Cubs

Shohei Ohtani reportedly wants to play in a smaller market and on the West Coast, so what's that mean for the Cubs?

Shohei Ohtani reportedly wants to play in a smaller market and on the West Coast, so what's that mean for the Cubs?

The biggest fish in baseball's offseason pond made some waves Sunday evening.

According to multiple reports, the New York Yankees are out of the running for Shohei Ohtani, the Japanese import who dazzles as both a pitcher and a hitter. That was big enough news regarding Ohtani, but some additional details being reported could have a big impact on the Cubs' pursuit.

Apparently, Ohtani is telling teams he prefers to play for a smaller-market team, and Yankees general manager Brian Cashman is saying that Ohtani wants to play on the West Coast, too, which lines up with another report saying the San Francisco Giants and Seattle Mariners are among the finalists to sign Ohtani.

Now, while the Cubs — along with plenty of other teams — aren't mentioned in any of that, all that info would seem to be bad news for those hoping to see Ohtani on the North Side next season. Cashman, among others, seems to know which teams are in the running for Ohtani's services, and the Cubs in no way fit the Yankees' general manager's description of a small-market team on the West Coast.

Again, because the Cubs are not mentioned at all and haven't been reported as in or out of the chase for baseball's top offseason target, the door remains open that they're in the running as much as anyone else.

In fact, one report lists the Cubs as a "possible exception" to the West Coast rule.

But there sure are a lot of signs pointing to Ohtani preferring to play out West, meaning perhaps Theo Epstein's front office is facing an uphill battle when it comes to convincing Ohtani to come to Chicago.

Cubs Talk Podcast: What would it take for the Cubs to trade Kris Bryant?

bryant_thumb.jpg
USA TODAY

Cubs Talk Podcast: What would it take for the Cubs to trade Kris Bryant?

Luke Stuckmeyer, David Kaplan and Tony Andracki break down the Kris Bryant trade rumors.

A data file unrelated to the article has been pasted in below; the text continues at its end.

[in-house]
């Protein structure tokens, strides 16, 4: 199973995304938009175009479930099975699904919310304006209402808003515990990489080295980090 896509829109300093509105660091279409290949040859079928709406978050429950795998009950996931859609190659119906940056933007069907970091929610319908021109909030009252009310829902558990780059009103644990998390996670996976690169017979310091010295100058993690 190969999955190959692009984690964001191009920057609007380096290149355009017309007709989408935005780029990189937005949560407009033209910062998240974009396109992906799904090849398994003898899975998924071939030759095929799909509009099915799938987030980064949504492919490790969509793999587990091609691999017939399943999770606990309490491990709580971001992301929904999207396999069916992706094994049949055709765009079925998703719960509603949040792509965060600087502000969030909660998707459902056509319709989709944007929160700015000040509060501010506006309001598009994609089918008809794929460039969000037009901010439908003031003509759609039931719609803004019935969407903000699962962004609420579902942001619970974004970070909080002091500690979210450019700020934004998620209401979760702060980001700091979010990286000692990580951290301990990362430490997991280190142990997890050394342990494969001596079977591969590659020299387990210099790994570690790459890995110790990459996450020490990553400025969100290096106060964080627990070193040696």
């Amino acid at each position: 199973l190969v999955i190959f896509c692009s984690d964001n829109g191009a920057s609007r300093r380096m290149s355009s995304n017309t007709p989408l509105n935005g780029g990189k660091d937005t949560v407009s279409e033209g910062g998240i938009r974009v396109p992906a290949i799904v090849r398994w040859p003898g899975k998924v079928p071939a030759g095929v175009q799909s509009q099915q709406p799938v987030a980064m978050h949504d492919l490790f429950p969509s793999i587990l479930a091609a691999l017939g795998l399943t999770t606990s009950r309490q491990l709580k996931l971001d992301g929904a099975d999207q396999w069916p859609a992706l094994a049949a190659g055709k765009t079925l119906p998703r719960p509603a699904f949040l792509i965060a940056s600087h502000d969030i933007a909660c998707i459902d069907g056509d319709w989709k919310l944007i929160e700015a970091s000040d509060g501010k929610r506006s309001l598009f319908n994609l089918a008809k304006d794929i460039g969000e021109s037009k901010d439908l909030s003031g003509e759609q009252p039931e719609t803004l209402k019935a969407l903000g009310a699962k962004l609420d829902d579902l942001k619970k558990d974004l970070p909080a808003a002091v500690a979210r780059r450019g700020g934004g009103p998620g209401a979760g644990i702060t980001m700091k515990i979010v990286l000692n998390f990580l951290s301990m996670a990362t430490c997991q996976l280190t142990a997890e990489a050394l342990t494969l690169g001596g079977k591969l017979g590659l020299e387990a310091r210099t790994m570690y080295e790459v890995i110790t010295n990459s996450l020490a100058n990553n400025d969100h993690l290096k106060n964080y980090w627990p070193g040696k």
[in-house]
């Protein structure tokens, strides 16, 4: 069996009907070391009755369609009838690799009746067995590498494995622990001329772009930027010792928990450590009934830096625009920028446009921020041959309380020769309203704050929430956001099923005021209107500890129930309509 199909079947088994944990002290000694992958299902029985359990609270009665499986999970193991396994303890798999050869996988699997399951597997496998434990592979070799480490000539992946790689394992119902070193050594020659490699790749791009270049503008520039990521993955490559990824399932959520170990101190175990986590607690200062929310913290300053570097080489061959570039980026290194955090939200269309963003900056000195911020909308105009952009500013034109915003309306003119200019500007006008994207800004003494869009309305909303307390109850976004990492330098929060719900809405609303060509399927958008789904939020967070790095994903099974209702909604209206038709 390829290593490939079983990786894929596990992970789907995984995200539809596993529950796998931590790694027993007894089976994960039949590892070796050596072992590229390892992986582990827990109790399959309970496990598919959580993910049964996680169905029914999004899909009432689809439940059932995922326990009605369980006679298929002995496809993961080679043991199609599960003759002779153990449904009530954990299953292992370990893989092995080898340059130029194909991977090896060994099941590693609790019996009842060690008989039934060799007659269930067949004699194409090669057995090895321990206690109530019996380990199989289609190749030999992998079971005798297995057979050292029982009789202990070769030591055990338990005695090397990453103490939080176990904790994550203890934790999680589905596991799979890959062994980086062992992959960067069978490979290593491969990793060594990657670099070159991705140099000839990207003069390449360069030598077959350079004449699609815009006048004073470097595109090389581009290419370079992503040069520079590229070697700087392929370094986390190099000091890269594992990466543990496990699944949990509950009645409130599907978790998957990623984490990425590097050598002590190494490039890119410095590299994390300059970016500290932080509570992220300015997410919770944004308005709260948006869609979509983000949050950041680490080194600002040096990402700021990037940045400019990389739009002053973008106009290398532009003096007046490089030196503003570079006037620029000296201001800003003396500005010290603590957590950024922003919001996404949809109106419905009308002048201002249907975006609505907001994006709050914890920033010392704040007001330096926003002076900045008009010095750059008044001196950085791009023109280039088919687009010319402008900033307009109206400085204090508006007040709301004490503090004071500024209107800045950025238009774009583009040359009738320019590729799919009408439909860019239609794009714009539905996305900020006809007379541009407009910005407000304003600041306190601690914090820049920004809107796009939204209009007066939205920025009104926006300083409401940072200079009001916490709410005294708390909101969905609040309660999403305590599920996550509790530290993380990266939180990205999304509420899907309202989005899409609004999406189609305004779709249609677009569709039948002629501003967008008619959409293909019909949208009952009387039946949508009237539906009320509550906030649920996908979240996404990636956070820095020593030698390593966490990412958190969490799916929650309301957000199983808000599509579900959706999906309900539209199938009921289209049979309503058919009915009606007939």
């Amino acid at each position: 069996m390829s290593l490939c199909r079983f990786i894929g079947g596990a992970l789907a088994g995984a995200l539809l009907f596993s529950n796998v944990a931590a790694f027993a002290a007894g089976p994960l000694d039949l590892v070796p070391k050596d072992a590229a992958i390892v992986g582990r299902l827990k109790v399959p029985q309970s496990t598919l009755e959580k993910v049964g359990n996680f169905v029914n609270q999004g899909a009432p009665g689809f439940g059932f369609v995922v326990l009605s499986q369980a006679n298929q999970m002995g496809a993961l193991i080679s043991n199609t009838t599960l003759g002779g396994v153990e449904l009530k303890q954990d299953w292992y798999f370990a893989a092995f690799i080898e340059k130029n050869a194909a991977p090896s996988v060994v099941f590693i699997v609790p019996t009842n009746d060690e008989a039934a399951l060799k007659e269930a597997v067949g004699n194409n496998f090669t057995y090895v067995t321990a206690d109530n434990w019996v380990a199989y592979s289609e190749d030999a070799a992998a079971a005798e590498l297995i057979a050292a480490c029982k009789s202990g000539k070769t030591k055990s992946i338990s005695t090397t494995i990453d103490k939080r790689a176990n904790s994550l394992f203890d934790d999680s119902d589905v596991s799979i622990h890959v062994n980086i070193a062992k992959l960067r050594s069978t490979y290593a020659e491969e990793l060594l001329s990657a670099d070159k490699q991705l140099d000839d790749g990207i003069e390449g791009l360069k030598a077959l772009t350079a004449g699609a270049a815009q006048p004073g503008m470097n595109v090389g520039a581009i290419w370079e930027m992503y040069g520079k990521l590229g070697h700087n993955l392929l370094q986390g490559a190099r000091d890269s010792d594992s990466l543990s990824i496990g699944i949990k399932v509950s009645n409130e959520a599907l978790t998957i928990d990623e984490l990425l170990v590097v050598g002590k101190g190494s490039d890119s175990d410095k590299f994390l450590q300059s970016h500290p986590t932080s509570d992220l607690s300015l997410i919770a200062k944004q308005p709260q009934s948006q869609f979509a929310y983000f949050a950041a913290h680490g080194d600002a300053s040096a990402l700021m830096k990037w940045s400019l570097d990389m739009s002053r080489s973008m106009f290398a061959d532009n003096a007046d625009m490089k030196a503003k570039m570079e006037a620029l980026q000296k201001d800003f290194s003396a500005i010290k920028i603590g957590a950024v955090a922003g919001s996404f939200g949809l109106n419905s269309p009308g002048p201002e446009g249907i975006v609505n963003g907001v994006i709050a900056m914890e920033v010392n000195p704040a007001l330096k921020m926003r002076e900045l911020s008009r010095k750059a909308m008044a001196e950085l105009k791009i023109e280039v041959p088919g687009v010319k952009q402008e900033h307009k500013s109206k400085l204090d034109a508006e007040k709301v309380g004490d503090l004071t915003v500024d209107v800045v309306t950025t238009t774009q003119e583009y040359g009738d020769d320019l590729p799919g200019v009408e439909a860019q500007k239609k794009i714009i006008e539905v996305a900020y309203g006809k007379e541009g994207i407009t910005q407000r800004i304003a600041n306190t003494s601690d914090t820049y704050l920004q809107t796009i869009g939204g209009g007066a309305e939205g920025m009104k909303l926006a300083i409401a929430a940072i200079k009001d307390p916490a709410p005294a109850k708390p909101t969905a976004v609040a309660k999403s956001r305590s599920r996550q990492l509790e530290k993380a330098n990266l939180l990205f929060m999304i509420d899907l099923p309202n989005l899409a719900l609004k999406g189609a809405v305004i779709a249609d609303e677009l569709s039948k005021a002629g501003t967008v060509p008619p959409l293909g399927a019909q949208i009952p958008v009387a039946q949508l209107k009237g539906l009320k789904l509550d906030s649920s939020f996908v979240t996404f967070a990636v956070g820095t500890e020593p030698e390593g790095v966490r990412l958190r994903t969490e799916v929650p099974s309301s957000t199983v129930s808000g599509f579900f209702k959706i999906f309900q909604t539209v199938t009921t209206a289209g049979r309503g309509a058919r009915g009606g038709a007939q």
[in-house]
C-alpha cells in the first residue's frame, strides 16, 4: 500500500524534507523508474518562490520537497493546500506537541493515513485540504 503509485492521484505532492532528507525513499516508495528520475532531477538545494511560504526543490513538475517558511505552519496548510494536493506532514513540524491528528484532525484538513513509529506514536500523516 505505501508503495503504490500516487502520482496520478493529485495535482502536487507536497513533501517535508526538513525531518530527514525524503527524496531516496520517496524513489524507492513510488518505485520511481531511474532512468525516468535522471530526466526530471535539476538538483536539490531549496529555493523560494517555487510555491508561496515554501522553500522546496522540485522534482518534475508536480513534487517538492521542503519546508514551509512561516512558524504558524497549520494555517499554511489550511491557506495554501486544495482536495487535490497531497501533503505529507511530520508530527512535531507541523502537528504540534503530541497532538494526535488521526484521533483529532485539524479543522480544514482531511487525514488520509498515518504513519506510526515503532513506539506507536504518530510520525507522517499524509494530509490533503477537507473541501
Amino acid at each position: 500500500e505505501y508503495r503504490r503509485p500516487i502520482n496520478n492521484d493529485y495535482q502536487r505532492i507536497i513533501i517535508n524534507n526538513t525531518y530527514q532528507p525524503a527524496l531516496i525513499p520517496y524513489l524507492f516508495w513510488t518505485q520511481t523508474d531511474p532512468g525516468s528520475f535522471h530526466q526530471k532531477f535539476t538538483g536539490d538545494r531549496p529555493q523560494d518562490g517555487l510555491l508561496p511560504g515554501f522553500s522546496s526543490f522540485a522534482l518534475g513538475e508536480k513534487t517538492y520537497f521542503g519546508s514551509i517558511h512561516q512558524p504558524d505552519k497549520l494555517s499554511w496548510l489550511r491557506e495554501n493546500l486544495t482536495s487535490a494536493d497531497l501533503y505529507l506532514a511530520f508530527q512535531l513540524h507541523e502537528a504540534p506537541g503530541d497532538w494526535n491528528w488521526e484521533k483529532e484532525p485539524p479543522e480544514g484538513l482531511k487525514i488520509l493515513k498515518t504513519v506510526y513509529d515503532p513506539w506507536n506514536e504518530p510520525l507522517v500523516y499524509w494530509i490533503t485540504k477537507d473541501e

01:00 - How much truth is there to the "Will Kris Bryant be traded" story?

04:25 - Is there any package a team could offer that would give the Cubs what they value Bryant at?

05:35 - Who is the most untouchable player on the Cubs roster?

08:55 - Will Bryant be in Chicago long enough to wear a Cubs hat if he makes it to Cooperstown?

--

12:00 - Is Nolan Arenado a match in a possible trade for Bryant

16:00 - If MVP is Bryant's ceiling, what is his floor?

17:00 - Any players who had a shoulder issue like Bryant had who never bounced back?

19:00 - Would a Noah Syndergaard for Kris Bryant trade make sense?

20:20 - Could Josh Donaldson be a target for the Cubs?

21:00 - Is all this Bryant talk much ado about nothing

Listen to the full episode at this link or in the embedded player below:

Cubs Talk Podcast

Subscribe:

Joe Maddon received a first-place vote for NL Manager of the Year

maddonmadman.jpg
USA TODAY

Joe Maddon received a first-place vote for NL Manager of the Year

Joe Maddon's future beyond 2019 remains unclear, but his 2018 performance was good enough in someone's eyes to warrant a first-place vote in NL Manager of the Year voting.

Atlanta Braves manager Brian Snitker won the award, receiving 17 of the 30 first-place votes in the process. Meanwhile, Maddon also added a third-place vote to finish fifth overall, behind Milwaukee's Craig Counsell, Colorado's Bud Black and St. Louis' Mike Shildt.

Members of the Baseball Writers' Association of America vote for the award and two representatives from each market vote, adding up to the 30 voters (see the full list of 2018 NL voters here). Jayson Stark tweeted out that it was in fact 670 The Score's Bruce Levine who voted for Maddon with a hometown pick.

A large number of Cubs fans are disappointed that 2018 was the worst postseason run the team has had in the current run of four straight playoff appearances, but that doesn't factor into the voting. Maddon led the Cubs to 95 wins, second best in the league to the Brewers after Milwaukee won the NL Central playoff at Wrigley Field. He did so while Yu Darvish pitched only 40 innings, Kris Bryant was limited to 102 games and had his worst season in the majors and closer Brandon Morrow didn't pitch after July 15.

That is a decent argument to make for Maddon, but expectations have never been higher on the North Side and Theo Epstein saying the Cubs won't renew his contract this offseason isn't the highest vote of confidence.

Maddon's future with the Cubs will be a talking point until he either leaves or gets a new contract, but he has one believer in Chicago.